21st July

Jack and the Bluebottle

The bluebottle had been racing round the room for twenty minutes, driving Jack daft with its frantic buzzing. Now at last it had settled on a shelf. It was about a foot away from where he stood, hand raised ready to strike. This was the moment he’d been waiting for. He was about to smack the beast into oblivion when he had a sudden attack of guilt.

‘This bluebottle is only gaun aboot its ain business,’ he said to himself. ‘It canna help being a bluebottle, and the reason it’s drivin me daft is because it’s a bluebottle. I shouldna kill it just for being itsel. How would I feel if I was a bluebottle?’

He lowered his hand. The bluebottle sensed the movement and recommenced its mad flying about. Jack already had the window wide open but the bluebottle seemed not to like the open air and refused to depart. To get some peace, Jack himself had to step outside.

It was late in the afternoon and the garden was full of midges. They began to bite and he slapped and swiped at them to make them stop. But then he had that same guilty feeling.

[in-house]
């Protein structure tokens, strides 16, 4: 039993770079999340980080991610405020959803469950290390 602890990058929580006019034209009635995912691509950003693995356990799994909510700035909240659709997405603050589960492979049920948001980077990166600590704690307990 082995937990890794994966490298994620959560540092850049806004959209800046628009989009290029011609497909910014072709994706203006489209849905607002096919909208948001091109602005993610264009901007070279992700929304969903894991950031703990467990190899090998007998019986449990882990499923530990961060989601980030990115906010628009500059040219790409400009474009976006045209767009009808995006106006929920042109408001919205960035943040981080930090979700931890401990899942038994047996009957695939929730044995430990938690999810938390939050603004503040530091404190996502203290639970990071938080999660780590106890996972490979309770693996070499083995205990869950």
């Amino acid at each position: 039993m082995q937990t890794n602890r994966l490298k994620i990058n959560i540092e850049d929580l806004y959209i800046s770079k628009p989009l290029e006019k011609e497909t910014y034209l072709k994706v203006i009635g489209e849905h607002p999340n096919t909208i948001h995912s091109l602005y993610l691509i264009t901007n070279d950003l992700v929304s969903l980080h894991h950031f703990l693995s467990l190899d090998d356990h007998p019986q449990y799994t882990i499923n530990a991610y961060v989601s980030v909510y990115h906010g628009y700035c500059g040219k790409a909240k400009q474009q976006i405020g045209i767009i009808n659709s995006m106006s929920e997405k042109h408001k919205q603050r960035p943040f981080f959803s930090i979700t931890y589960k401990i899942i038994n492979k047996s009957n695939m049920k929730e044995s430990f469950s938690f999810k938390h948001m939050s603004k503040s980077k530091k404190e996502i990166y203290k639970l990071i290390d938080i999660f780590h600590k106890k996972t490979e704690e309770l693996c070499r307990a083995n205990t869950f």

‘They’re only midges and they canna help themsels,’ he said. ‘What right hae I tae kill midges just because they’re daein whit midges dae?’ So he went back into the house, to the kitchen this time, where his mother was busy making jam.

‘Och, Jack,’ his mother says, handing him a rolled-up newspaper, ‘there’s a wasp in here trying tae get at ma new jam. Will ye watch till it lands on the table and then kill it for me?’

‘Och, Mither,’ says Jack, ‘think whit ye are askin. The wasp is only a wasp and it canna help itsel for that. What right hae I tae kill it for wantin tae eat yer jam?’

Jack’s mother comes across and gives him an almighty skelp on the head. ‘That’s what ye get for being Jack, Jack,’ she says. ‘I ken ye canna help yersel, and I canna help being yer mither, but life’s unfair like that. If ye want ony jam on yer breid, kill the bloody wasp.’

Reader: James Robertson
Fiddle: Aidan O'Rourke
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